3D Printing Airborne Particles May be a Health Hazard, Warns New Study

Alarming research has indicated that toxic ultrafine particles are being dispersed into the air every time you 3D print.

The 3D printing industry has grown tremendously over the past years. Just this past alone, the industry has reached new heights growing 21 percent from last year, topping out at $7 billion.

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You and your friends may have even bought into the 3D printer hype; a desktop 3D printer to complete passion projects, create art, print tools for around the house or even for professional work.

Though 3D printing has a lot of practical and commercial applications, there have been a lot of questions surrounding the potentially toxic aerosols that come from the 3D printing itself.

Anyone who has 3D printed before can tell you that the smell of the process (depending on the filament of course) is nothing pleasant and is probably something that should not be inhaled.

Recently researchers have gained further insight into the emissions that are produced from desktop printers and under factors lead to their production.

3D Printing Safety

In a newly published two year investigation, scientists have discovered that 3D printers are dispersing hundreds of different compound into the “printing room”. Some of these compounds are known for causing health hazards.

The study conducted by the Georgia Institute of Technology and the UL Chemical Safety was one of the first controlled studies on 3D printers. Researchers pushed vehemently to complete this study due to the previous indications of the potential health hazards associated with printing.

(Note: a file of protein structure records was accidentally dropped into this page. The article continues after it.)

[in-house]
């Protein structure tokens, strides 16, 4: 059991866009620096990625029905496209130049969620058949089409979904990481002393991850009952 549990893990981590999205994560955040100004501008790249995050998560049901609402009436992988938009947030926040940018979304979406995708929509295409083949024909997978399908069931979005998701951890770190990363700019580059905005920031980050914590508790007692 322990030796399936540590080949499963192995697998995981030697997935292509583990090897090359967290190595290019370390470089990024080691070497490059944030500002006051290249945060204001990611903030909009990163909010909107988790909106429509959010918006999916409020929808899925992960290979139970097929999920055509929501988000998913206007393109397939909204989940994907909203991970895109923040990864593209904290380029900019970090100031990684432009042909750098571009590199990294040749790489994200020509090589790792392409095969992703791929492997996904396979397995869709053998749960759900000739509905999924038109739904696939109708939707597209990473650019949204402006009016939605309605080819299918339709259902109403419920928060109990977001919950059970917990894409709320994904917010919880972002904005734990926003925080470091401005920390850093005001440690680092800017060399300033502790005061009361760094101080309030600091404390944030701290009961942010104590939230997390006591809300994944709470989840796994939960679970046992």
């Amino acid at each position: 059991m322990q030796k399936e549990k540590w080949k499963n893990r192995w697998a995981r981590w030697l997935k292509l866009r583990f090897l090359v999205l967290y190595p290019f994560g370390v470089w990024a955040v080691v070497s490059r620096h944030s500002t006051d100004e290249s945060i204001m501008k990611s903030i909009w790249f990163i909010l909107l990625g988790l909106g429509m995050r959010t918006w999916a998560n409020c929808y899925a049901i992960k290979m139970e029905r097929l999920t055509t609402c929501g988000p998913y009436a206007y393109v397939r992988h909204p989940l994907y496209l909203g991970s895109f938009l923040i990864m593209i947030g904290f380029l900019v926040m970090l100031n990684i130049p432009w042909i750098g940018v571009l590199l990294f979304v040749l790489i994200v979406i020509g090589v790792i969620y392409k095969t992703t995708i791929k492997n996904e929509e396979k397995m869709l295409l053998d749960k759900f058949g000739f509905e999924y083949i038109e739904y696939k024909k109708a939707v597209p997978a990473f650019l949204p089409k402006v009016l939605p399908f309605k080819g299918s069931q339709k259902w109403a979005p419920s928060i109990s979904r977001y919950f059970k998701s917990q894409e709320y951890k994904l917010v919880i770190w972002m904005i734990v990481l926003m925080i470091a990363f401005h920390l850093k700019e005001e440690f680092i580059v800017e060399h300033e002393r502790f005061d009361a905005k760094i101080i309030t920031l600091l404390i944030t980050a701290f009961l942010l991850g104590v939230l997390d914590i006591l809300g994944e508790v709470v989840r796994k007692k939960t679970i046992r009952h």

According to the study ultrafine particles or UFPs, are produced on standard desktop printers. These particles, untraceable to the human eye can lead to serious health problems when they are inhaled and delivered to the body’s pulmonary system.

Print at Your Own Risk

Everytime you print, a burst of these particles are dispersed throughout the room. Long time exposure to some of these UFPs can cause irritation, burning of the eyes and throat, headaches, confusion, and gastrointestinal problems.

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The research team also documented the factors involved with the production of UFPs. Things like the temperature of the nozzle, the type of filament used, printer brand and color all dictated what type of UFPs were produced.

It is good to mention that FDM printers were only studied during the research, however, the researchers plan on examining other filaments and print technologies in the near future. This news comes at a time where 3D printing is more accessible than ever to the hobbyists and business.

Will this news affect your 3D printing hobby?

 

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